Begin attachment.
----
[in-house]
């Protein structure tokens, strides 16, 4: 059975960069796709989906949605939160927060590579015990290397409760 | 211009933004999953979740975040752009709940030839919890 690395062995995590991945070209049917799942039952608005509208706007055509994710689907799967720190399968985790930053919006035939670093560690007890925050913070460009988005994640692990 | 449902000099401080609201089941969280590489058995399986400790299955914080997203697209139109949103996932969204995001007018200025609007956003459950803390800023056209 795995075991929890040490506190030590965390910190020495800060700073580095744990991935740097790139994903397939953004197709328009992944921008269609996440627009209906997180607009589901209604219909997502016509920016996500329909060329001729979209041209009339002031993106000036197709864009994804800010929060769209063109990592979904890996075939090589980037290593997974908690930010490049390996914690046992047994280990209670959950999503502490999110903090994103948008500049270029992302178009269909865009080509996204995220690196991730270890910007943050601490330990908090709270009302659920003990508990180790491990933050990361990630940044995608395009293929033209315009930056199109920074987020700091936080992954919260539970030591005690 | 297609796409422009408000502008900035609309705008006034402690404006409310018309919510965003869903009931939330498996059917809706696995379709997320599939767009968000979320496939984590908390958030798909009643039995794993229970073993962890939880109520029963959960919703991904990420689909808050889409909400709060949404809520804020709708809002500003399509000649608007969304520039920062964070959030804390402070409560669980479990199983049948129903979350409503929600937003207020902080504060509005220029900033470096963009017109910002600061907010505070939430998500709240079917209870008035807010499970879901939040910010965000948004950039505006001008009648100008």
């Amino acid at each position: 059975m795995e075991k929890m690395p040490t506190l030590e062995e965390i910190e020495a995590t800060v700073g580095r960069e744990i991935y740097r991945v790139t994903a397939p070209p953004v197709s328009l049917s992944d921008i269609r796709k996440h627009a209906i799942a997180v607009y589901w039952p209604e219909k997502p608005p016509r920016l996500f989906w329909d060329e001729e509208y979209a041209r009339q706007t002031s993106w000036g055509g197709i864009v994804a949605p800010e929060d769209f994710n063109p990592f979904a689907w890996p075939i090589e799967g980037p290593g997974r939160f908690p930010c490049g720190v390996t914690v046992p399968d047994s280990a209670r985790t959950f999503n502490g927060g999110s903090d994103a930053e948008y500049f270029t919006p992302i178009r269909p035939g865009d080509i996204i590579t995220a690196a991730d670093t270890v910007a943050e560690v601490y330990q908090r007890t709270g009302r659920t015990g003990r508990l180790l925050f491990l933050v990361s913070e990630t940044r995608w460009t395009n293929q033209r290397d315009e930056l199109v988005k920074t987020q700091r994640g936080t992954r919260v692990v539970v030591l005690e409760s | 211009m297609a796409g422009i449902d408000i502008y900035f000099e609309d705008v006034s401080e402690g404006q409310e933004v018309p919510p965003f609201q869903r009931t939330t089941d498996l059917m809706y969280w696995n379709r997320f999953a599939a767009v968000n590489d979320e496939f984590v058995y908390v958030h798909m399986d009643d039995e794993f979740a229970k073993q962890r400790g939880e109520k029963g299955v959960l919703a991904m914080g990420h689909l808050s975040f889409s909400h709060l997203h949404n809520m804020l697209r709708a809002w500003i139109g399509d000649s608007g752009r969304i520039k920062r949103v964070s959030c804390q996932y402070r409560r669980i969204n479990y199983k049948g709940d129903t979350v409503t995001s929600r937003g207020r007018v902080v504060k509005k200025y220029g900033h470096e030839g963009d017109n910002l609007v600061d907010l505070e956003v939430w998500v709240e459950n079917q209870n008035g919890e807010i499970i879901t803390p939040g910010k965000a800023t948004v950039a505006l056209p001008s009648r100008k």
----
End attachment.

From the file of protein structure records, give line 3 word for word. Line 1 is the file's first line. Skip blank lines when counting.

């Amino acid at each position: 059975m795995e075991k929890m690395p040490t506190l030590e062995e965390i910190e020495a995590t800060v700073g580095r960069e744990i991935y740097r991945v790139t994903a397939p070209p953004v197709s328009l049917s992944d921008i269609r796709k996440h627009a209906i799942a997180v607009y589901w039952p209604e219909k997502p608005p016509r920016l996500f989906w329909d060329e001729e509208y979209a041209r009339q706007t002031s993106w000036g055509g197709i864009v994804a949605p800010e929060d769209f994710n063109p990592f979904a689907w890996p075939i090589e799967g980037p290593g997974r939160f908690p930010c490049g720190v390996t914690v046992p399968d047994s280990a209670r985790t959950f999503n502490g927060g999110s903090d994103a930053e948008y500049f270029t919006p992302i178009r269909p035939g865009d080509i996204i590579t995220a690196a991730d670093t270890v910007a943050e560690v601490y330990q908090r007890t709270g009302r659920t015990g003990r508990l180790l925050f491990l933050v990361s913070e990630t940044r995608w460009t395009n293929q033209r290397d315009e930056l199109v988005k920074t987020q700091r994640g936080t992954r919260v692990v539970v030591l005690e409760s | 211009m297609a796409g422009i449902d408000i502008y900035f000099e609309d705008v006034s401080e402690g404006q409310e933004v018309p919510p965003f609201q869903r009931t939330t089941d498996l059917m809706y969280w696995n379709r997320f999953a599939a767009v968000n590489d979320e496939f984590v058995y908390v958030h798909m399986d009643d039995e794993f979740a229970k073993q962890r400790g939880e109520k029963g299955v959960l919703a991904m914080g990420h689909l808050s975040f889409s909400h709060l997203h949404n809520m804020l697209r709708a809002w500003i139109g399509d000649s608007g752009r969304i520039k920062r949103v964070s959030c804390q996932y402070r409560r669980i969204n479990y199983k049948g709940d129903t979350v409503t995001s929600r937003g207020r007018v902080v504060k509005k200025y220029g900033h470096e030839g963009d017109n910002l609007v600061d907010l505070e956003v939430w998500v709240e459950n079917q209870n008035g919890e807010i499970i879901t803390p939040g910010k965000a800023t948004v950039a505006l056209p001008s009648r100008k």